Reading Horizons: November 2019
What I’m reading now
I’ve been digging into my stack of “owned but unread” books in an attempt to bring some order to the chaos of the bookshelves.
A Change of Climate was published in 1994 and is nothing like any of the other books by Hilary Mantel that I’ve read. She never seems to write the same kind of book twice.
This one is focused on a couple living in Norfolk who run a charitable trust for homeless people; drug addicts and problem teenagers. In their early married life they worked as missionaries in South Africa at a time when restrictions are tightening towards the non white population. The couple’s liberal attitudes land them in trouble and they are arrested.
I’m half way through and while I’m enjoying Mantel’s descriptive style I think the book needs to move up a gear now.
By contrast I’m reading The Diary of a Bookseller by Shaun Bythell, owner of the second largest second hand bookshop in Scotland.
It’s a journal which details the day to day events including the number of books ordered, the number of customers and total sales for the day (horrifyingly low!) Shaun’s comments on his often eccentric customers and his eccentric shop assistant Nicky are wonderful because he has a great eye for the absurd. This should be required reading for anyone thinking of buying a bookshop because while it sounds like great fun, the economic reality is sobering.
What I just finished reading
After a run of three books so disappointing that I abandoned them (one of them after just 5 pages) it was a delight to read Michelle Obama’s memoir Becoming. From start to finish it gave a fascinating insight into the character of a woman that stamped her mark on the White House. I loved her honesty and her humility – even with everything she achieved, she constantly asked herself “Will I be good enough.”
The Bowery Slugger was an experimental toe in the water of crime noir. Set in one of the most notorious neighbourhoods in New York in the early decades of the twentieth century, it traces the downward spiral into violence of a Jewish immigrant boy. The level of violence was disturbing but the book was redeemed by its depiction of New York gang culture and the Jewish community.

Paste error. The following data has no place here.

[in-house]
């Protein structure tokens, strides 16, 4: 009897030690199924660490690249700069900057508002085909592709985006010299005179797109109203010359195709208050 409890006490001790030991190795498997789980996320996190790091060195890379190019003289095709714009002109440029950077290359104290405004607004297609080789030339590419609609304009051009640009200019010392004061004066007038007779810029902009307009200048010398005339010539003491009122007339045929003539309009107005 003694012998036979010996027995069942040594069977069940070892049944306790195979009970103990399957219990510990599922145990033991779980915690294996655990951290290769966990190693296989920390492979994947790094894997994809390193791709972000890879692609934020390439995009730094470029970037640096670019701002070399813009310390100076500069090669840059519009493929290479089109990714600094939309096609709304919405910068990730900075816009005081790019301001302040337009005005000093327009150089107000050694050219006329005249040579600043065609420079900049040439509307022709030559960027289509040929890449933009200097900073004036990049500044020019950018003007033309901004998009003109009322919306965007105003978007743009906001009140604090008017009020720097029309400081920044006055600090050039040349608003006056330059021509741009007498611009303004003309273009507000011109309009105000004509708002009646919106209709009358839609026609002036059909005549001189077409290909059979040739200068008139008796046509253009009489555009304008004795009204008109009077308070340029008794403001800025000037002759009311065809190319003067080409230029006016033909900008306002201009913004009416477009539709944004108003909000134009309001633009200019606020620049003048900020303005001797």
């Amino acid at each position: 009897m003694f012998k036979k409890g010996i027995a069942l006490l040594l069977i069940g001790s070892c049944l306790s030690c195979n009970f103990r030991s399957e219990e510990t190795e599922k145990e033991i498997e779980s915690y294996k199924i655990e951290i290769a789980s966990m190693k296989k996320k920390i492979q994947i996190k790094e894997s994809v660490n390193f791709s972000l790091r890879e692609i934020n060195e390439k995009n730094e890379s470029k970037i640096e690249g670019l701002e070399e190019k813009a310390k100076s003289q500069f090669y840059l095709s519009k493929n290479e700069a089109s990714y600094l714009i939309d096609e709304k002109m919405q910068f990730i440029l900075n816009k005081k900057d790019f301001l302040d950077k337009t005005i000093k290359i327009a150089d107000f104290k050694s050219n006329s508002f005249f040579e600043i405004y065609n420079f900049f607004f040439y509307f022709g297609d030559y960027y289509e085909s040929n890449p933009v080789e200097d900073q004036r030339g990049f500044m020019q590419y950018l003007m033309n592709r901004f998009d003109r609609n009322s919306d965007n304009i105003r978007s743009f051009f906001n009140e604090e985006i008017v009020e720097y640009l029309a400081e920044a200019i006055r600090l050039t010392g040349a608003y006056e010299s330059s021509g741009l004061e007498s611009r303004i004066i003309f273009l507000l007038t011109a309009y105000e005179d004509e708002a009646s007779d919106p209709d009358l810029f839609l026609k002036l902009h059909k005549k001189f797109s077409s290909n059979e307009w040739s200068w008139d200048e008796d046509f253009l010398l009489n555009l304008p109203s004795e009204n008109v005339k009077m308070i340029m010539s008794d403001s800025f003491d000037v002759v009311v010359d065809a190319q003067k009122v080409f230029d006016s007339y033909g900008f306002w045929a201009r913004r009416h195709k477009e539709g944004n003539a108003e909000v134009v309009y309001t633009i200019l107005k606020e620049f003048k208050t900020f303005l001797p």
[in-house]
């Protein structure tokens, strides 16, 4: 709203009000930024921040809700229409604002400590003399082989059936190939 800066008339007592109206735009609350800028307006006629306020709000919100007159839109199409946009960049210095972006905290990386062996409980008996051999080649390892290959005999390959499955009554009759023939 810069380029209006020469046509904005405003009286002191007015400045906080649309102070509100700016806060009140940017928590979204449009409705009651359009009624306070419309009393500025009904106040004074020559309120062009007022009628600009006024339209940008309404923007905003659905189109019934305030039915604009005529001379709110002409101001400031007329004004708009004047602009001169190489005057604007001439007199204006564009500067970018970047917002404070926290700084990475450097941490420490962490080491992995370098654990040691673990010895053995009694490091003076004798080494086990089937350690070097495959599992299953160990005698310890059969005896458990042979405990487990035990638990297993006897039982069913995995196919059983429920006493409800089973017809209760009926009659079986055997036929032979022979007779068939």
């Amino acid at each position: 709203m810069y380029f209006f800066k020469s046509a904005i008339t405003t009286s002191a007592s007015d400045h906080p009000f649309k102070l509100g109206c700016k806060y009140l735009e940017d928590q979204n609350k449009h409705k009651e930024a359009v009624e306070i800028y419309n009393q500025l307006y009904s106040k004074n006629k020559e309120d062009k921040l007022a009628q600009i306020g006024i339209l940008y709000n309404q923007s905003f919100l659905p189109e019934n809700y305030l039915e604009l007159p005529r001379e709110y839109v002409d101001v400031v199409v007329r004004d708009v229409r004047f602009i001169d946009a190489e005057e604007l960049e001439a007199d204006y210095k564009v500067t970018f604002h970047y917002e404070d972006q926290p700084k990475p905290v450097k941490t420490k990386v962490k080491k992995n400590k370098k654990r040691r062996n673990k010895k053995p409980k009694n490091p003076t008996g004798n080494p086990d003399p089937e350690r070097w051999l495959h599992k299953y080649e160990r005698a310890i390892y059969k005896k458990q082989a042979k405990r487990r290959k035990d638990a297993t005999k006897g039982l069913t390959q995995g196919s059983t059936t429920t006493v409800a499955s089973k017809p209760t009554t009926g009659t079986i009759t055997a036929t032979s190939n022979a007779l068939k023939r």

What I’ll read next
A friend keeps raving about the Australian author Jane Harper. I have two of her novels, The Lost Man and Force of Nature, both of which are appealing. But I’m also in the mood for some Trollope so might delve into the next in the Barchester Chronicles – Framley Parsonage.
That should keep me busy for a while.
Those are my plans. Now what’s on YOUR reading horizon for the next few weeks? Let me know what you’re currently reading or planning to read next.
This post is for WWW Wednesday hosted by Sam at Taking on a World of Words.
A few weeks ago the editors at Shiny New Books asked their team of reviewers (plus some friends) to reveal which book or books they’d like to give for Christmas.
I thought that was such a great idea I decided to do my own version but with a little twist. While we all enjoy giving we also enjoy the excitement of receiving. And so I asked bloggers, publishers, authors and avid readers based in Wales what book/s they’d most like to give as a Christmas gift but what book or books they secretly hoped Santa would bring them this year.
They’ve come up with an eclectic list incorporating a literary classic to a short story collection, a ‘clean eating’ cook book and, in one case, a novel that hasn’t yet been completed…..
Helena Earnshaw: Honno Press
Would love to give: Stranger Within the Gates by Bertha Thomas
“Obviously I love to give books published by Honno, and particularly from the Welsh Women’s Classics, hoping to introduce friends and family to these great women writers of the past! Stranger Within the Gates, by Bertha Thomas, is a favourite. Although written over 100 years ago, it has a contemporary appeal — it contains a witty pro-suffrage parody, as well as other sharply observed stories.
We’ve also recently brought out a new edition of The Rebecca Rioter by Amy Dillwyn, with a great new cover that makes a beautiful and interesting gift. ”
Hoping Santa will bring….
“I am torn between three books. I’m hoping for The Original Suffrage Cook Book, originally published in 1915 to help raise funds for the campaign for the vote for women. The Women’s Atlas, by Joni Seager also looks like a fascinating resource as does Y Lolfa’s Codi Llais by 14 Welsh women about what it means to be a woman in the 21st century.